US wildfire costs hit record $2.3 billion; season isn’t over

FILE- In this Sept. 5, 2017, file photo, a wildfire burns through residential areas near the mouth of Weber Canyon near Ogden, Utah. Interior Secretary Ryan Zinke is directing all land managers and park superintendents to be more aggressive in cutting down small trees and underbrush to prevent wildfires. In a memo on Tuesday, Sept. 12, Zinke said the Trump administration will take a new approach and work proactively to prevent fires “through aggressive and scientific fuels reduction management” to save lives, homes and wildlife habitat. (Benjamin Zack/Standard-Examiner via AP, File)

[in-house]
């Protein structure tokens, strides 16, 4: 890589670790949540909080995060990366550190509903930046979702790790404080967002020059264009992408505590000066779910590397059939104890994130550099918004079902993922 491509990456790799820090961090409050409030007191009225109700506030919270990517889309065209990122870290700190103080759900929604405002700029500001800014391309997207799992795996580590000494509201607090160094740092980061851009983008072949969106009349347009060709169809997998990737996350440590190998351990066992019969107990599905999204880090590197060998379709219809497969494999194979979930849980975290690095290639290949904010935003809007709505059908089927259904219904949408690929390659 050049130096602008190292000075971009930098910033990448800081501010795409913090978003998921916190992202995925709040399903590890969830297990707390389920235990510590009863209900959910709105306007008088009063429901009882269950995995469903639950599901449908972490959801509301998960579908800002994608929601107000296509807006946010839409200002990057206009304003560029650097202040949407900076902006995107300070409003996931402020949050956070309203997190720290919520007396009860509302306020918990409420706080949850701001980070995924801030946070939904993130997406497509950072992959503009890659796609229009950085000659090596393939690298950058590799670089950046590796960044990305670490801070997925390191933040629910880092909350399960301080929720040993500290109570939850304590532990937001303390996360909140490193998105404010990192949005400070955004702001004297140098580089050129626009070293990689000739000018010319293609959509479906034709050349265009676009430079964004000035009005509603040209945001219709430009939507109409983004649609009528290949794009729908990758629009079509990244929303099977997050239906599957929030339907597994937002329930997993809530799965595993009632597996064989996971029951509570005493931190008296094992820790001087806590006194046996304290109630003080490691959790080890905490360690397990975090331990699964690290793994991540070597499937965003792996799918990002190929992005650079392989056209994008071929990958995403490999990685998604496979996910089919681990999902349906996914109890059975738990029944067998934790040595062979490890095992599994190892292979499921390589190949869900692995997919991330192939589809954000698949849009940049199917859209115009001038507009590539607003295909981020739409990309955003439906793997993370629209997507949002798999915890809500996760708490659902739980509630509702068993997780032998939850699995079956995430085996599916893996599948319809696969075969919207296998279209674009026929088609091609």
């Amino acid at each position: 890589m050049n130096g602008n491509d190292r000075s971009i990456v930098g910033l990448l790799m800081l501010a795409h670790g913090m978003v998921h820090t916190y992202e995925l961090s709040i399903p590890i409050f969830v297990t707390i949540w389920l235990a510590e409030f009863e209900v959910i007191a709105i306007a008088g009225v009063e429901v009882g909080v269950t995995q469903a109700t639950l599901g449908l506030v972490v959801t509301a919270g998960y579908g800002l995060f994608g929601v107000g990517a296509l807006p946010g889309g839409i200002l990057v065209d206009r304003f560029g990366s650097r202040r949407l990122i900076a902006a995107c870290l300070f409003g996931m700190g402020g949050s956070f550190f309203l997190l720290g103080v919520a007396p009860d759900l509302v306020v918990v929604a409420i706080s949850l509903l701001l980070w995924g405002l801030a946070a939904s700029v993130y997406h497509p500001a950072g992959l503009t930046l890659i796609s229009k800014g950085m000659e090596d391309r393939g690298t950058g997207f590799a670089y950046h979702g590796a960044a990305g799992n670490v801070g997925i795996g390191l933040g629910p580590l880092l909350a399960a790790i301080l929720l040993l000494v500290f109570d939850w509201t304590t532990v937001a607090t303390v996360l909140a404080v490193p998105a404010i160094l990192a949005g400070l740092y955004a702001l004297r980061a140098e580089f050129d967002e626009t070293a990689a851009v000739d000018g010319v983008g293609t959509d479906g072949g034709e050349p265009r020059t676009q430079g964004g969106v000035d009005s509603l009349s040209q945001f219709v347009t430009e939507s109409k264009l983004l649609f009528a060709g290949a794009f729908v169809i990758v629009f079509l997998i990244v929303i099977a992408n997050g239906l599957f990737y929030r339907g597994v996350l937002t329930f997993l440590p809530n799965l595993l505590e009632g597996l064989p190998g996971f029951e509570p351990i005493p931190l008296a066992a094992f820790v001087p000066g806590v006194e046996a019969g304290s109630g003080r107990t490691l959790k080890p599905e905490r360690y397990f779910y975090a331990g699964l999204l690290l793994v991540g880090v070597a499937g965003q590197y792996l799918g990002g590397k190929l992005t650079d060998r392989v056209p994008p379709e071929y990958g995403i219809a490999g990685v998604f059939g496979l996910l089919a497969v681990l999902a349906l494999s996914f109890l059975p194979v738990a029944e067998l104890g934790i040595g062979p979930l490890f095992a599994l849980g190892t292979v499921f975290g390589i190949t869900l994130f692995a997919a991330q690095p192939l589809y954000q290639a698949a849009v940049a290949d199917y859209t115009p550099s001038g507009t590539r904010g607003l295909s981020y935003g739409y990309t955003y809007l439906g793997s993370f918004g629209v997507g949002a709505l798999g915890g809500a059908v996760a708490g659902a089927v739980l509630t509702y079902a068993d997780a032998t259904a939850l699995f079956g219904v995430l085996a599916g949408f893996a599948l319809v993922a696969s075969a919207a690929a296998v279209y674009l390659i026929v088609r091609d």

DENVER (AP) — The U.S. government says it has already spent a record $2.3 billion fighting wildfires this year, and 64 major fires are still burning in 10 states.

The Forest Service, the nation’s primary firefighting agency, said Thursday it has spent more than $2 billion, and the Interior Department says it has spent $345 million.

The previous record for combined federal firefighting costs was $2.1 billion in 2015.

Hot, dry weather across the Western U.S. has led to one of the worst fire seasons in a decade, and some climate scientists say global warming is partly to blame.

So far this year, U.S. fires have blackened more than 13,000 square miles (34,000 square kilometers). That’s the fourth-highest in a decade, and big fires could burn for several more weeks.